The Extra 'Ingredients' In Used Cookbooks
A woman brought a book to the check-out table at the recent library book sale. “This book has been written in,” she said, pointing to the owner’s name in the flyleaf. She insisted she should receive a discount.
At the same time I was scouting the sale, delighted to find a few old cookbooks that had been written in. I treasure cookbooks with the owners’ comments. They literally bring another voice to the table.
Cucina Fresca was my first find. It showed signs of having been a well-loved cookbook. A recipe for soup elicited two check marks and a Yes, exclamation point, and then a whole lot of suggestions -- pasta, not rice; fresh tomatoes, not canned.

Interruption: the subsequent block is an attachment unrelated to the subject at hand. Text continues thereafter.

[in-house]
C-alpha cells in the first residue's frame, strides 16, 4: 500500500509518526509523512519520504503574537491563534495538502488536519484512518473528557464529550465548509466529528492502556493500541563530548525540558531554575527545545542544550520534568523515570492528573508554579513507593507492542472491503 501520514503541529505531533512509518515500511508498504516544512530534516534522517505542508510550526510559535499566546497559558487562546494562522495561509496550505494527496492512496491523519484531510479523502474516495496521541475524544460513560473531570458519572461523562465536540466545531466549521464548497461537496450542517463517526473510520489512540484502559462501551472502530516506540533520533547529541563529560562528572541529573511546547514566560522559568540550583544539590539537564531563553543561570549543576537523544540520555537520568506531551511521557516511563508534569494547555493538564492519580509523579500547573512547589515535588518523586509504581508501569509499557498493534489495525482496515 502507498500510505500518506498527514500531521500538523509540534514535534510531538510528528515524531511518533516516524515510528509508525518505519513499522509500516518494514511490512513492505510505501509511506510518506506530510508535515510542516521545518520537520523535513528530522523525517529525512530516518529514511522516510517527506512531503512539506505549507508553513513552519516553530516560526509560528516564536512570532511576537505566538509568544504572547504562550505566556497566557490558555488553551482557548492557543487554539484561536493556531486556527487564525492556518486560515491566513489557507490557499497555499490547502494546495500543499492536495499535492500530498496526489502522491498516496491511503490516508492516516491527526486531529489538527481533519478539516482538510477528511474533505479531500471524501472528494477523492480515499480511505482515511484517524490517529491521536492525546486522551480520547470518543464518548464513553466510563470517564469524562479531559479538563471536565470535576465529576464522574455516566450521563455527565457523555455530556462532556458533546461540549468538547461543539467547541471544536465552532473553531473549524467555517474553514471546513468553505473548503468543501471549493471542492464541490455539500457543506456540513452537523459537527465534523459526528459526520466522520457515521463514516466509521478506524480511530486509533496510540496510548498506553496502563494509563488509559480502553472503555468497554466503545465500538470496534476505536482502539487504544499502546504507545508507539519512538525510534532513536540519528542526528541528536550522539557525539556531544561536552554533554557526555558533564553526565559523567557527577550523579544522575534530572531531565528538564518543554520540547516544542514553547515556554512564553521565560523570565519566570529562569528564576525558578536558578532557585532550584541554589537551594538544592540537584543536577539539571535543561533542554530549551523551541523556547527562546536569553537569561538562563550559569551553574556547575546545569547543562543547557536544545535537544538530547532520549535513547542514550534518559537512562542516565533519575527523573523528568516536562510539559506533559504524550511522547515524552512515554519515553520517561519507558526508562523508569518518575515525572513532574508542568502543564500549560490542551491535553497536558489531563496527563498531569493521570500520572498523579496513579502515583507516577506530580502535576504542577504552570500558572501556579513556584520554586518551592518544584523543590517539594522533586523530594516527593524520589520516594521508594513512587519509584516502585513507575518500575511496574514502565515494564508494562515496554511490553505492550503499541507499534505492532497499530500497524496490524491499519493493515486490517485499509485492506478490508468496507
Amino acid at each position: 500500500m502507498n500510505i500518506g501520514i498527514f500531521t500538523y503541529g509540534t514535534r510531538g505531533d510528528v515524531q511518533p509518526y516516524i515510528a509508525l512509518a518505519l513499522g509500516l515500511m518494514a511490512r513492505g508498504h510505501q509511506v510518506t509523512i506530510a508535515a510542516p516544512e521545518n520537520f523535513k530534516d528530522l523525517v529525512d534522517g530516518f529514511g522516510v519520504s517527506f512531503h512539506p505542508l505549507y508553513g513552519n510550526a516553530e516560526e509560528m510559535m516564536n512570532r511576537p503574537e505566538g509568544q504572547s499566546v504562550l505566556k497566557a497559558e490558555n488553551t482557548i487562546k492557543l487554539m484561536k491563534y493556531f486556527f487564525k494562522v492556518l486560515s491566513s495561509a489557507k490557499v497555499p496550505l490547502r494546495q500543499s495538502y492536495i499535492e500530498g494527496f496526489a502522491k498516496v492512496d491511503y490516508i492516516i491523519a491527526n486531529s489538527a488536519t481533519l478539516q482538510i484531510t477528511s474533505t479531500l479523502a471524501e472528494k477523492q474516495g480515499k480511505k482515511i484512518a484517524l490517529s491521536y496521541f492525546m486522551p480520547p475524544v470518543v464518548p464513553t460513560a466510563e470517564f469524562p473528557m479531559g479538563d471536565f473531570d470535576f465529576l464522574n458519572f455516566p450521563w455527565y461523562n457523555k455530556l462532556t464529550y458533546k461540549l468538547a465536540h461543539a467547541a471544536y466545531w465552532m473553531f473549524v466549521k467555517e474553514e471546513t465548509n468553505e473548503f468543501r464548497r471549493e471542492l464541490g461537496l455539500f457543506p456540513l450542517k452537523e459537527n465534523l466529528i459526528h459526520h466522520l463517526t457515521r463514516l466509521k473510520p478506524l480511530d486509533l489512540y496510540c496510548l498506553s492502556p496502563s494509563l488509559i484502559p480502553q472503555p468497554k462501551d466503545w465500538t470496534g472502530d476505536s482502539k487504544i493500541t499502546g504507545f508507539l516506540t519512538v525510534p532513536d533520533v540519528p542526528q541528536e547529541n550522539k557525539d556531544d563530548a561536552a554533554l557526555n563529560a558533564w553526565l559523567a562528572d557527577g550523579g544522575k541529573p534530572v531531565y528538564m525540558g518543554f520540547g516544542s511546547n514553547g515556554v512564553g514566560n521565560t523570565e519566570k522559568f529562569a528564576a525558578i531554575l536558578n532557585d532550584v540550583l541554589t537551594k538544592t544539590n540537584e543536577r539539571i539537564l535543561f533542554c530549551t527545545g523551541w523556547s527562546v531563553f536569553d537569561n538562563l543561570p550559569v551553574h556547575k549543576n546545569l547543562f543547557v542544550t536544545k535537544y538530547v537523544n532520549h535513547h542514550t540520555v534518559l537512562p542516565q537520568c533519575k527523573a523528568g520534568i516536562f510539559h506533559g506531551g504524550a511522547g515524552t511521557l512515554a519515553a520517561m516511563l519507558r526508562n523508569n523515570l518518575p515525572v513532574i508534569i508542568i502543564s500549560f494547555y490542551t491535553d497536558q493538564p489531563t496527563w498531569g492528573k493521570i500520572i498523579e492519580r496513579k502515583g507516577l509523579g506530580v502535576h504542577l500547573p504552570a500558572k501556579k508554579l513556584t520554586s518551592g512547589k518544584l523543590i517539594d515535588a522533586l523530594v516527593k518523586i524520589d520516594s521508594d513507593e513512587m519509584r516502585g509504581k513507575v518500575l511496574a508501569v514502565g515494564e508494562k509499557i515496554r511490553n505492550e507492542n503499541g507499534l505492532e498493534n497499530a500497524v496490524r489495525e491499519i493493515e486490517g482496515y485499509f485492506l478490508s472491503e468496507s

The owner of Amana Colony Recipes wrote that boiled potato dumplings would be better with 2 tablespoons of paprika, with a suggestion the dumplings are good with pot roast. This book is full of wonderful oddities, such as cotton soup, stewed squirrel, and dandelion salad. Found tucked into the front of the book was a bonus, a handwritten recipe card with Mary’s recipe for German fried bread.
Finding an old cookbook with comments is like having your mother and aunt in the kitchen with you -- and you don’t have to listen to either one. After all, these books are a reminder that recipes are only guides, and cooking is a matter of personal taste.
And the woman who wanted a discount for the book with the owner’s signature? Didn’t happen!
I’m Deborah Booth, and that’s my perspective.